Helping Kids Have a Healthy Self-Esteem

by: Dan Florell, Ph.D.

The boy looked at his mother and said, “I don’t think I can. I usually mess things up.”

The mother sighed and wondered why her son was so reluctant to try new things. She just knew that he could be good at so many things if he would just try.

In the situation above, the boy is displaying a poor self-esteem which is making him more hesitant to take risks and move out of his comfort zone. Self-esteem is often mentioned in conversations but can be easily misunderstood. Self-esteem is how people think and feel about themselves. It is a global evaluation of all of our strengths and weaknesses.

Children with low self-esteem not only are reluctant to take risks but often talk and think negatively about themselves. On the flip side, children with very high self-esteem can be described as being cocky or arrogant. The goal is to develop a healthy self-esteem that is a balance between being too cautious and too egotistical.

When children have a healthy self-esteem, they experience a range of positive outcomes. They tend to do better in school, have good relationships, and feel happy and satisfied. The goal for parents is to encourage their children to develop a healthy self-esteem.

A first step parents can take to establish a healthy self-esteem in their children is to show them unconditional love and acceptance. This means that children know that even when they make mistakes and experience failure, they are still loved by others.

A second step for parents to take is to listen to their children when they talk about their experiences and opinions. Parents can show that they are carefully listening by not interrupting the child when he is talking or telling the child how he should feel. Parents who carefully listen send the message to their children to trust themselves and their feelings.

A third step is to set firm and consistent boundaries for children. This means being firm and consistent when discipline is warranted and setting high but reasonable expectations. The structure that this provides allow children to feel safe and have the confidence to explore and take risks.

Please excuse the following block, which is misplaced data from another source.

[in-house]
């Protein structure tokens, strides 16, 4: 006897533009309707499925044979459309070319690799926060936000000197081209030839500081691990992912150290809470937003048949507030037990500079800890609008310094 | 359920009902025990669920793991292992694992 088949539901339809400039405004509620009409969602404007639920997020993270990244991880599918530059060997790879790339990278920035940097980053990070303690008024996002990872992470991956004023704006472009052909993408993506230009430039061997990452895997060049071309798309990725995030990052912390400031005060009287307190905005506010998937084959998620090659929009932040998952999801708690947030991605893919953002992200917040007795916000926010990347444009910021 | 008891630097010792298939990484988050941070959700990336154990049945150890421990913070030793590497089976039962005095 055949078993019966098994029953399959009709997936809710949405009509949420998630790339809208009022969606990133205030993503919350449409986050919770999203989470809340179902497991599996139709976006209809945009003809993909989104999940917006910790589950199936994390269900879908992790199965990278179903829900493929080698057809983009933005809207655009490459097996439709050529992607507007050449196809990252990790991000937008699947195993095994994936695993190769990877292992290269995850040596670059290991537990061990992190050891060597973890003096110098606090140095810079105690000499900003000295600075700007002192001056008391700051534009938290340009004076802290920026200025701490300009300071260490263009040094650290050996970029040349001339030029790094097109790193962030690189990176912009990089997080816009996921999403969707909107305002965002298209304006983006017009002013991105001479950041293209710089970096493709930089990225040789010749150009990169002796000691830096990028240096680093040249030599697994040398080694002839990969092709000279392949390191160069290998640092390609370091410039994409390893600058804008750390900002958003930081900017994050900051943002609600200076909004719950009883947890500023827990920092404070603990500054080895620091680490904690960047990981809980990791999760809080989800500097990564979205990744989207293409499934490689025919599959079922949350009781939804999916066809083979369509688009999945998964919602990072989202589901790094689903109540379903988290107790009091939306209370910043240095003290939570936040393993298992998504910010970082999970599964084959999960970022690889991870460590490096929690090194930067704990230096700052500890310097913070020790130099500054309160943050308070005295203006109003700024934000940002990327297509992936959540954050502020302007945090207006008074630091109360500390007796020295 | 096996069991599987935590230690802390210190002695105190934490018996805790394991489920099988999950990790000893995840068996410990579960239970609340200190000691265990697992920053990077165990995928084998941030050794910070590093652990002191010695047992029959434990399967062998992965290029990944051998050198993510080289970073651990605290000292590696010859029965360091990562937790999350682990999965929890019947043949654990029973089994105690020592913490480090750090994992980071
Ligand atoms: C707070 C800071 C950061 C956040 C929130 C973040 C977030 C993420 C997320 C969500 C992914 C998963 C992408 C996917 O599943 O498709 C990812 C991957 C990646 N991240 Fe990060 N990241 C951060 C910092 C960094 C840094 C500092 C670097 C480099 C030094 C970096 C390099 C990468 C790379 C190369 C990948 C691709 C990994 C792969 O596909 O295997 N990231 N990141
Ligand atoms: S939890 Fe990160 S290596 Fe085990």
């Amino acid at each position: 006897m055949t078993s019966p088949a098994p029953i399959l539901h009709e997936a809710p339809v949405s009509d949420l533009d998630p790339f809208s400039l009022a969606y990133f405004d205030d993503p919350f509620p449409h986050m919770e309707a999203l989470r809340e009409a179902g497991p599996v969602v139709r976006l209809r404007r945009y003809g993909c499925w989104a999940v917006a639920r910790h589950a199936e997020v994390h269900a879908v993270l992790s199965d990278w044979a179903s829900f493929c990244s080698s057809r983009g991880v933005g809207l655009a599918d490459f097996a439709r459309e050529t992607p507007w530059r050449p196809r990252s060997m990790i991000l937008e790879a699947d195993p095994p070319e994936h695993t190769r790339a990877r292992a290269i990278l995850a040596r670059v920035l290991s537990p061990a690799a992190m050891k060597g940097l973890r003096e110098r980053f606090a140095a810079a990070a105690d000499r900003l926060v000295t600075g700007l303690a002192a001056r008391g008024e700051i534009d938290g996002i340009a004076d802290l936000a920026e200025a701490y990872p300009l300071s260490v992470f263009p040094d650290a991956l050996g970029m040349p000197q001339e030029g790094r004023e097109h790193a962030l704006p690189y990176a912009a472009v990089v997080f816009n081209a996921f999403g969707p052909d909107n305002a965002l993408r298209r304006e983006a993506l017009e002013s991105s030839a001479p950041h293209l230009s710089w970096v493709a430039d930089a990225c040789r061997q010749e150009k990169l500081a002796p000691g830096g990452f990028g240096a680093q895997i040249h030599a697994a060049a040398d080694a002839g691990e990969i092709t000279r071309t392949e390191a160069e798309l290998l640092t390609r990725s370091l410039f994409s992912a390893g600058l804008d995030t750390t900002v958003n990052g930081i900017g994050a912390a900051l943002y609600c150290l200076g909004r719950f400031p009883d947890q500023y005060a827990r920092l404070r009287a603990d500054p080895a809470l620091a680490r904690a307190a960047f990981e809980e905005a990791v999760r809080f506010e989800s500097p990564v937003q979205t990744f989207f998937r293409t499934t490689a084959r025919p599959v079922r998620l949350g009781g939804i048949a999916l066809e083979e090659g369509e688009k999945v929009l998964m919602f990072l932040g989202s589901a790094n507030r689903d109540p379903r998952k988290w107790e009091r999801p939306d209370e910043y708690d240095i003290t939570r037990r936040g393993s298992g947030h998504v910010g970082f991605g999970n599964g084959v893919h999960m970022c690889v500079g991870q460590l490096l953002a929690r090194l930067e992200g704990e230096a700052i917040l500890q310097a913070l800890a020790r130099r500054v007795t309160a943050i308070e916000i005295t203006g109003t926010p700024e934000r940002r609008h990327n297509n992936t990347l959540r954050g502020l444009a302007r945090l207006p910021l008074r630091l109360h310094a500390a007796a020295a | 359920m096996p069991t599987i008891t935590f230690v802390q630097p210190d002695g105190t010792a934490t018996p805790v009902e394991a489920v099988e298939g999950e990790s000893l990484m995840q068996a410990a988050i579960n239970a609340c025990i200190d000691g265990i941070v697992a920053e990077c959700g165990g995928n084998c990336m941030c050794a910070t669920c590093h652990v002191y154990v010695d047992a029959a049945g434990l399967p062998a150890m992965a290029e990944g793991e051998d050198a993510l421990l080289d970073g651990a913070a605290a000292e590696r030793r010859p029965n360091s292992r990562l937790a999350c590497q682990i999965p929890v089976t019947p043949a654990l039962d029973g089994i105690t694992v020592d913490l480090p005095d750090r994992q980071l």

A fourth step is to praise effort. All children can put forth effort on any task even though some children may not succeed. By praising effort, parents are encouraging children to focus on the process of applying themselves rather than solely focusing on the final outcome. When parents do praise, it needs to be specific and describes what children have done well rather than a generic, “good job.”

Finally, parents should try to find opportunities for their children to have success. This means choosing activities for children that are developmentally appropriate and in which children are likely to succeed. Some examples include learning a musical instrument, playing a sport, or developing a hobby. Children can also feel successful with they provide some sort of service to their homes, schools, and/or communities.

Self-esteem is something that can nurtured by parents. Look over the various steps that can be taken and try a couple out over the next few weeks. See how your children respond. They may start displaying a healthier self-esteem as a result.

This article was published in the Richmond Register daily Sunday on June 14, 2015

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